Aug 28, 2017
This week we interview the artist and creator of the comic Kings Club, AmeliaP! Her comic was featured and Gunwallace also gave it a theme tune that was featured in Quackcast 335. AmeliaP is a talented professional comic creator and game designer. We couldn't interview her directly because she's not confident enough in her spoken English, so what we've done instead is read out a written interview that I did with her especially for this Quackcast. Amelia has some surprising and valuable insights for comic creators. You can read the full text of her interview bellow. Gunwallace's theme for the week was for Abejitas - This tune bounces in like a wild thing, spinning and buzzing crazily, full of black striped yellow techno sweet honey madness and rapid wingbeats of energy, this will sting you into full awareness!
Topics and Show Notes
Topics and shownotes
ZINC COMIX - http://www.theduckwebcomics.com/news/2017/aug/22/featured-comic-zinc-comix/
Kings Club - http://www.theduckwebcomics.com/Kings_Club/
AmeliaP - http://www.theduckwebcomics.com/user/AmeliaP/
Quackcast 335, Kings Club theme and feature - http://www.theduckwebcomics.com/quackcast/episode-335-dialoguecast
Special thanks to:
Gunwallace - http://www.virtuallycomics.com
Banes - http://www.theduckwebcomics.com/user/Banes/
Tantz Aerine - http://www.theduckwebcomics.com/user/Tantz_Aerine/
PitFace - http://www.theduckwebcomics.com/user/PIT_FACE/
Ozoneocean - http://www.theduckwebcomics.com/user/ozoneocean
Abejitas - http://www.theduckwebcomics.com/Abejitas/, by Lazarinho, rated E.
INTERVIEW WITH AMELIA.P
1.So your name is Amelia Pessoa but you go by Amelia Woo for your US work, why is that?
-Thanks to my grandmother, who changed the surname when her family was running away from Spain, I have a Portuguese surname ahahaha!
Like any kid, I started to draw comics in manga style. One of my first jobs in inside industry was “manga”, but in that time, the audience had a rage against any Western trying to do a manga, so I chose a name from a director I grew up watching his movies, John Woo. I know, it's Chinese, not Japanese, but… it was an Eastern name at least. After that, I did some important jobs under this name, so, for publishers track me, I had to keep this. Slowly, I'm trying to be ME, and erasing this surname from industry.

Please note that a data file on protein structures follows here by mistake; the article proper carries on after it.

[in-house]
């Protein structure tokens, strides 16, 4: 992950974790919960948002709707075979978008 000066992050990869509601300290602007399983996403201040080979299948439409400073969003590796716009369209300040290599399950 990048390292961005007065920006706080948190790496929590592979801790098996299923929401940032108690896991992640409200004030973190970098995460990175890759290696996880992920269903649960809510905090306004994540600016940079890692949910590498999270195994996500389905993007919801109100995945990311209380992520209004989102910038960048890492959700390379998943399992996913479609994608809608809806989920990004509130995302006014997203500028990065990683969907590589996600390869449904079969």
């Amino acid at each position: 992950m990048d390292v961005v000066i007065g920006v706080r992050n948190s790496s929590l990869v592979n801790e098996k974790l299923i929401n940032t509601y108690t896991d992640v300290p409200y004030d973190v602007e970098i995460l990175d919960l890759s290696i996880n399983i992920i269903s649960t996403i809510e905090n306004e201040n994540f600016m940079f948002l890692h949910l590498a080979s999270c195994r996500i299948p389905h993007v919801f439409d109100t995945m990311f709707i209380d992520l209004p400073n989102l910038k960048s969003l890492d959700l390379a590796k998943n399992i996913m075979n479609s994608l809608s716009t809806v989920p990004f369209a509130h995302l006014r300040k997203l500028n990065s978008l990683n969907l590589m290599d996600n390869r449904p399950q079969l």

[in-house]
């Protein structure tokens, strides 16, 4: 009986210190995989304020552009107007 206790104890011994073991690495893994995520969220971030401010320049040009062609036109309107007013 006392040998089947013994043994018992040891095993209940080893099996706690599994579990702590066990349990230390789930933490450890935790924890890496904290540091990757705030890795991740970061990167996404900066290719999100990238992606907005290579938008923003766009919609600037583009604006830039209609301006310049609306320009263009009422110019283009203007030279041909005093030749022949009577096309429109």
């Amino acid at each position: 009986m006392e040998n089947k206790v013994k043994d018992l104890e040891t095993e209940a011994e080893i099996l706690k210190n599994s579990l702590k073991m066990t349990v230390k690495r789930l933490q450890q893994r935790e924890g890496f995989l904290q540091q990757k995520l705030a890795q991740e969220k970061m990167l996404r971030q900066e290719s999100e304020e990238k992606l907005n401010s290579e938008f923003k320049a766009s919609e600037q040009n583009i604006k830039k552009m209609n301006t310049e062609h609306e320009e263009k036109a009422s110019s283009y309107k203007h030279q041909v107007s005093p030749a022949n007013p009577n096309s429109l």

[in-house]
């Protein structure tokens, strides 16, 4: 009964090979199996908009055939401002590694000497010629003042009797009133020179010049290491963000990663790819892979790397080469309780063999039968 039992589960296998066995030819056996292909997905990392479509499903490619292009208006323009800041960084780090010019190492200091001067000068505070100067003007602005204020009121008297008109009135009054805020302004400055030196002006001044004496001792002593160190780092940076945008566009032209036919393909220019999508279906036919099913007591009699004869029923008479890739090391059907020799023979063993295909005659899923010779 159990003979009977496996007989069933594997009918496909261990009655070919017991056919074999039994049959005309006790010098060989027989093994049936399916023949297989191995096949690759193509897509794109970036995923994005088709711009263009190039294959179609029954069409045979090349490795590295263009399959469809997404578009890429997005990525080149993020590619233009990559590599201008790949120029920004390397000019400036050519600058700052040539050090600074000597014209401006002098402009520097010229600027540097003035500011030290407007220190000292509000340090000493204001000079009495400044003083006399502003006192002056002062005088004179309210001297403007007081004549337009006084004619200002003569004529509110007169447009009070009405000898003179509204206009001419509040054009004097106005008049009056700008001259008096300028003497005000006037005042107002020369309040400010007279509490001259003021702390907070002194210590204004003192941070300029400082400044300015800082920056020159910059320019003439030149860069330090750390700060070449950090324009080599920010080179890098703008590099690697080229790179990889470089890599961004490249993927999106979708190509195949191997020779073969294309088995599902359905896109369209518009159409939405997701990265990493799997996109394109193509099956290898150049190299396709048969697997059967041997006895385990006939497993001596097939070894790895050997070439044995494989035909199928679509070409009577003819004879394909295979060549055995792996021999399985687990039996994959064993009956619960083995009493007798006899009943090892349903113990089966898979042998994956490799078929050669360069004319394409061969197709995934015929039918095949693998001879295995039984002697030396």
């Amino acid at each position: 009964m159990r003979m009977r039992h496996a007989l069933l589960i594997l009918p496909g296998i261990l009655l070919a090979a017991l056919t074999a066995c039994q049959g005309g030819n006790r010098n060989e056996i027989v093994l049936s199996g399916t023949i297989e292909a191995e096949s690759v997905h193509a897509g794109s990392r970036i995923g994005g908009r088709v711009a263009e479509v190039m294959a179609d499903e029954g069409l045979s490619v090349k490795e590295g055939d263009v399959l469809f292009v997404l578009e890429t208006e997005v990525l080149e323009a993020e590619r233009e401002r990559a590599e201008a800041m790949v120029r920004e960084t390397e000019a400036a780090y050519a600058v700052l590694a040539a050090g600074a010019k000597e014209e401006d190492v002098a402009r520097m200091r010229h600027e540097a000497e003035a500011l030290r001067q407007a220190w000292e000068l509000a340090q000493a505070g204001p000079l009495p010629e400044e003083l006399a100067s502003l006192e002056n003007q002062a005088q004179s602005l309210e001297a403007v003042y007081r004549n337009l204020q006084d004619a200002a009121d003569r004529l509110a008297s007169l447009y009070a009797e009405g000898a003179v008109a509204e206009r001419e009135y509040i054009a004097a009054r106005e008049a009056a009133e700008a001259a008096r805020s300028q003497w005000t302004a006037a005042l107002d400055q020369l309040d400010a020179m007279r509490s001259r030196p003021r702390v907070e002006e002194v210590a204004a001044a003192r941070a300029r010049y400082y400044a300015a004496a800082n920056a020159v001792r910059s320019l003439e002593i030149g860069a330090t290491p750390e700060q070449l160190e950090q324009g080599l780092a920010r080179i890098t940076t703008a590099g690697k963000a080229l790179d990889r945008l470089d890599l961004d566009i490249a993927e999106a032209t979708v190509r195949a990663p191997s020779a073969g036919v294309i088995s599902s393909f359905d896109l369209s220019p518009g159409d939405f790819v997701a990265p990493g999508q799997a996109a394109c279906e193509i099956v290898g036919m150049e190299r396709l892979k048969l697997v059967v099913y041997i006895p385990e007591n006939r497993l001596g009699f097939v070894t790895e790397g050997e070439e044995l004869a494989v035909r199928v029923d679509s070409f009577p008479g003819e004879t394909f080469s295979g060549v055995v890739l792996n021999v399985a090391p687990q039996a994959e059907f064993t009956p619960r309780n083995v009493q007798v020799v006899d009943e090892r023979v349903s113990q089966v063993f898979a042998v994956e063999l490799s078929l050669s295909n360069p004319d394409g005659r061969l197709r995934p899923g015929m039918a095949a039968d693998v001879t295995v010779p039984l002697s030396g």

2. You've had a LOT of work professionally in comic publishing, how did you break into that? I'm assuming you're Brazilian, was it hard to break into the US market from outside like that?
- My Glasshouse Graphics portfolio, Comic Vine profile and ComicDB are way too outdated. I have more works on my belt than that. After a boring experience from a 9 to 5 job in my college days, I pretty decided it wasn’t my path, so I stepped into the comics industry. I believe in the momentum, so everything I should do is just to start. But before I enter into the comics word, I searched for the easiest way to enter. There were too many barriers to writers (besides the language) and their salary was horrible… AND I didn't want to tell a story about the universe and characters from other creators. It's hard for me having the same agenda. I had to enter on it one way or another. So I improved my art skill enough to be paid for it, because I really wanted to be a professional visual storyteller. (Bachelor degree in Arts at one of the best colleges in my country, doing a lot of personal projects to train myself, all those things).